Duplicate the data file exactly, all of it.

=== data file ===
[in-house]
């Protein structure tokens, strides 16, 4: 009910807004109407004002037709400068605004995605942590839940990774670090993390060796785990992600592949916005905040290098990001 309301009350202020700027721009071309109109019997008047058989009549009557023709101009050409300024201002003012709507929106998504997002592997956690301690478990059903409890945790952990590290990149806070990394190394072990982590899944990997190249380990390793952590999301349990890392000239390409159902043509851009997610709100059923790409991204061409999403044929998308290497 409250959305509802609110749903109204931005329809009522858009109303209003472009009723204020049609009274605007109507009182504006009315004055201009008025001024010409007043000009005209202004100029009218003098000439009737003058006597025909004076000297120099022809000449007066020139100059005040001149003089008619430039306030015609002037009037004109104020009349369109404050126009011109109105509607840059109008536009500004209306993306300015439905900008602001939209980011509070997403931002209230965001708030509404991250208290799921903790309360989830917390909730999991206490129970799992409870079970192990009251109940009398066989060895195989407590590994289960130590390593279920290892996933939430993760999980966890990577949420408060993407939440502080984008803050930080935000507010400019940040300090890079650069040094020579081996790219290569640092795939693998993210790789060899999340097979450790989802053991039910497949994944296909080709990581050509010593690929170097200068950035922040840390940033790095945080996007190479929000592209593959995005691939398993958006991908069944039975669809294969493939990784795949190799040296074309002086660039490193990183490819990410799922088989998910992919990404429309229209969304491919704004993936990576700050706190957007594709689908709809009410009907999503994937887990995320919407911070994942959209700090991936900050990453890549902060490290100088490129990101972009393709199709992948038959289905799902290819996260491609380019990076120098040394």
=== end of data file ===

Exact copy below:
[in-house]
């Protein structure tokens, strides 16, 4: 009910807004109407004002037709400068605004995605942590839940990774670090993390060796785990992600592949916005905040290098990001 309301009350202020700027721009071309109109019997008047058989009549009557023709101009050409300024201002003012709507929106998504997002592997956690301690478990059903409890945790952990590290990149806070990394190394072990982590899944990997190249380990390793952590999301349990890392000239390409159902043509851009997610709100059923790409991204061409999403044929998308290497 409250959305509802609110749903109204931005329809009522858009109303209003472009009723204020049609009274605007109507009182504006009315004055201009008025001024010409007043000009005209202004100029009218003098000439009737003058006597025909004076000297120099022809000449007066020139100059005040001149003089008619430039306030015609002037009037004109104020009349369109404050126009011109109105509607840059109008536009500004209306993306300015439905900008602001939209980011509070997403931002209230965001708030509404991250208290799921903790309360989830917390909730999991206490129970799992409870079970192990009251109940009398066989060895195989407590590994289960130590390593279920290892996933939430993760999980966890990577949420408060993407939440502080984008803050930080935000507010400019940040300090890079650069040094020579081996790219290569640092795939693998993210790789060899999340097979450790989802053991039910497949994944296909080709990581050509010593690929170097200068950035922040840390940033790095945080996007190479929000592209593959995005691939398993958006991908069944039975669809294969493939990784795949190799040296074309002086660039490193990183490819990410799922088989998910992919990404429309229209969304491919704004993936990576700050706190957007594709689908709809009410009907999503994937887990995320919407911070994942959209700090991936900050990453890549902060490290100088490129990101972009393709199709992948038959289905799902290819996260491609380019990076120098040394």